‘Psychic numbing‘ is a relatively new term, assigned to the phenomenon which shows people tend to feel less urgent compassion, and tend to give less, when the suffering in question is shown to be more systemic and more pervasive, or affecting larger numbers of people. Some psychologists believe it is linked to our intuitive sense that if one suffers alone, the suffering is worse, but if one is accompanied, there might be some security in numbers, not just emotionally, but practically.
The individual does not actually suffer less, but somehow, human beings —across cultures, ages groups and regions— appear to have an almost inborn tendency to convince themselves that the one who suffers with others is somehow safer. This is, of course, rarely true. While yes, a young boy might survive because his older sister goes without food, two young children in a population beset with pervasive, persistent scarcity or political disorder, may be at significantly heightened risk of violence, or even enslavement.
Continue reading “‘Psychic Numbing’: Why does mass suffering induce mass indifference?”
A UN envoy has said the fighting in Sri Lanka, which has continually targetted unarmed civilians and civilian infrastructure and has left an estimated 190,000 without shelter, food, water or adequate medical care, could become “an unthinkable humanitarian catastrophe“, according to the Red Cross. A UN spokesman in Colombo has warned there could be a “bloodbath” as government forces escalate the intensity of their fight to seize the last remaining territory held by the rebels.
The UN spokesman said the slaughter of further numbers of ethnic Tamil Sri Lankan civilians “seems inevitable” as he charges the government appears to have “no end except the end-game”: the UN has warned the Sri Lankan government against indiscriminate military action in civilian areas, and today there have been calls for an independent investigation, including possible charges of war crimes and/or crimes against humanity for the still unconfirmed but reportedly high number of civilian dead.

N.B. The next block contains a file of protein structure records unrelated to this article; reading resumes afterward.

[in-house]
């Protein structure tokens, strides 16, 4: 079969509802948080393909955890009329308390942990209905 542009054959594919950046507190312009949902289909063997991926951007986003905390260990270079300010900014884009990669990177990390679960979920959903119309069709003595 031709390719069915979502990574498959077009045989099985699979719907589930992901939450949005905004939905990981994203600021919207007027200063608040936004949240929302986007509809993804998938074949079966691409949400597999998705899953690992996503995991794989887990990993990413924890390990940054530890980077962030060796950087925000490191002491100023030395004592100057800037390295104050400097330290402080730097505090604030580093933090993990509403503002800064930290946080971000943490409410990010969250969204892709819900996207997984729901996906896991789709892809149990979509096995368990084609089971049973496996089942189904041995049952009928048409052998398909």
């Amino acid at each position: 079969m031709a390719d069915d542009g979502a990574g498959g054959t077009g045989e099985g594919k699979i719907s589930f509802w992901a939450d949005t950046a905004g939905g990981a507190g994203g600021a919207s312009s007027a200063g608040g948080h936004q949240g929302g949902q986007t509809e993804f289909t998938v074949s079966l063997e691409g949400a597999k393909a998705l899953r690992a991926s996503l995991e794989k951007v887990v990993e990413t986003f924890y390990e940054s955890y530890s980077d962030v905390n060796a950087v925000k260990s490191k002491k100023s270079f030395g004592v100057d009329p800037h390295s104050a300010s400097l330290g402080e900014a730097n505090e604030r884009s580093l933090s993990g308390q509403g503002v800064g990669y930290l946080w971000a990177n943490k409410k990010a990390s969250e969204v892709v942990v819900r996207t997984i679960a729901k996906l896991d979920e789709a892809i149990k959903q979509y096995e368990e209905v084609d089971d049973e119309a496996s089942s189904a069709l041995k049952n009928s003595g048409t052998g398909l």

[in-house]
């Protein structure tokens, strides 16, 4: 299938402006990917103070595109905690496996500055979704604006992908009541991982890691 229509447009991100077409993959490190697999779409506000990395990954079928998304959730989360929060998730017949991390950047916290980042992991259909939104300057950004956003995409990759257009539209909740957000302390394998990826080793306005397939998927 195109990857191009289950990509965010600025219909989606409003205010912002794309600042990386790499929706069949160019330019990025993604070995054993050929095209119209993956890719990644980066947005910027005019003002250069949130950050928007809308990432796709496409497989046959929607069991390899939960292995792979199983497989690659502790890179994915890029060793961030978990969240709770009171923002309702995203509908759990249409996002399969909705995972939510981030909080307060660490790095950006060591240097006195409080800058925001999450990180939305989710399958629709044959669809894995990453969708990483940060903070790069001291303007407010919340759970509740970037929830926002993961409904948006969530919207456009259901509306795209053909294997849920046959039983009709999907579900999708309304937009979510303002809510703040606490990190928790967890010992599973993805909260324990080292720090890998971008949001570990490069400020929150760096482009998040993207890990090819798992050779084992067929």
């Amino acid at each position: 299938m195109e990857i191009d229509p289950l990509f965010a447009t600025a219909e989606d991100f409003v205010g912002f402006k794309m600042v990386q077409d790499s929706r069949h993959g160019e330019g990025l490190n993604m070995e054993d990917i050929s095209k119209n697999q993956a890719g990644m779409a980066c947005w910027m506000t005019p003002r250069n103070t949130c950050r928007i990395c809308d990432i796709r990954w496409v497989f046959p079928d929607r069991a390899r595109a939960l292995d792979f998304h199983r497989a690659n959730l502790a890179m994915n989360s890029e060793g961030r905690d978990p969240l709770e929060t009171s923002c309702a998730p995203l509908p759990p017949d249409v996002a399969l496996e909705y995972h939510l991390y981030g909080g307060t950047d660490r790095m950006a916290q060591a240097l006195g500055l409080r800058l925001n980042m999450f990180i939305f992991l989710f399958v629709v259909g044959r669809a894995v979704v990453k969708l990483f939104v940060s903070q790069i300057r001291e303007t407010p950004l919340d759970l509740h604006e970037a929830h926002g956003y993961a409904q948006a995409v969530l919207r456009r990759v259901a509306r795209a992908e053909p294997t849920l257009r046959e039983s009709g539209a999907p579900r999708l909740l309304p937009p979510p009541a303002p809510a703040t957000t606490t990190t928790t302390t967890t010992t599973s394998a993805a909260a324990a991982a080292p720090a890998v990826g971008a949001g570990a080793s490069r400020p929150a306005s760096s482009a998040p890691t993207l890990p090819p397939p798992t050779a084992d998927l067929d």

Continue reading “‘Unimaginable Humanitarian Catastrophe’ Unfolding in Sri Lanka”
The government of Sudan, based in Khartoum, and under the rule of Pres. Omar Hassan al-Bashir, has expelled more than a dozen international aid organizations from the country, charging that their activities in Darfur helped agents for the International Criminal Court (ICC) develop their war crimes case against Bashir. Bashir has been indicted on charges of crimes against humanity and war crimes, and a fierce crack-down on dissent, press and international visitors, has been underway since.
One source, who wished to remain anonymous for reasons of personal safety, said there is increasing volume of calls and messages coming from aid workers in Darfur, saying they are afraid and the situation is deteriorating rapidly. While the government has pledged that local aid workers and UN agencies will fill the gap left by the departing NGOs, those expelled represent as much as half the aid, in the world’s largest humanitarian aid project.
Continue reading “Forcing Aid Groups Out of Darfur Puts Millions at Risk”
The Sudanese government attempted an artful campaign of misinformation by way of its presentation at the 53rd Commission on the Status of Women last week in New York. The event, hosted by the Sudanese Women Parliamentary Caucus (SWPC), focused on a government-backed study that was designed to show Khartoum to be concerned about violence against women, willing to take great pains to combat it, yet unable to find evidence of many cases in war-torn Darfur.
Despite hundreds of thousands of civilian deaths, and reports of rapes per year exceeding 10,000, eve of the government supporting the use of rape as a “tool of war”, the study counted only those cases where the government’s narrow legal definition of rape (”proven” and documented prior to any investigation) permitted actual charges and an eventual conviction. Despite the session’s being advertised as focusing on “women in conflict”, not one aspect of conflict, in the abstract or the particular, was mentioned, save the sparing now-and-then references to “the camps”.
Continue reading “Explaining Away Violence Against Women in Darfur, Sudan Gov’t at UN”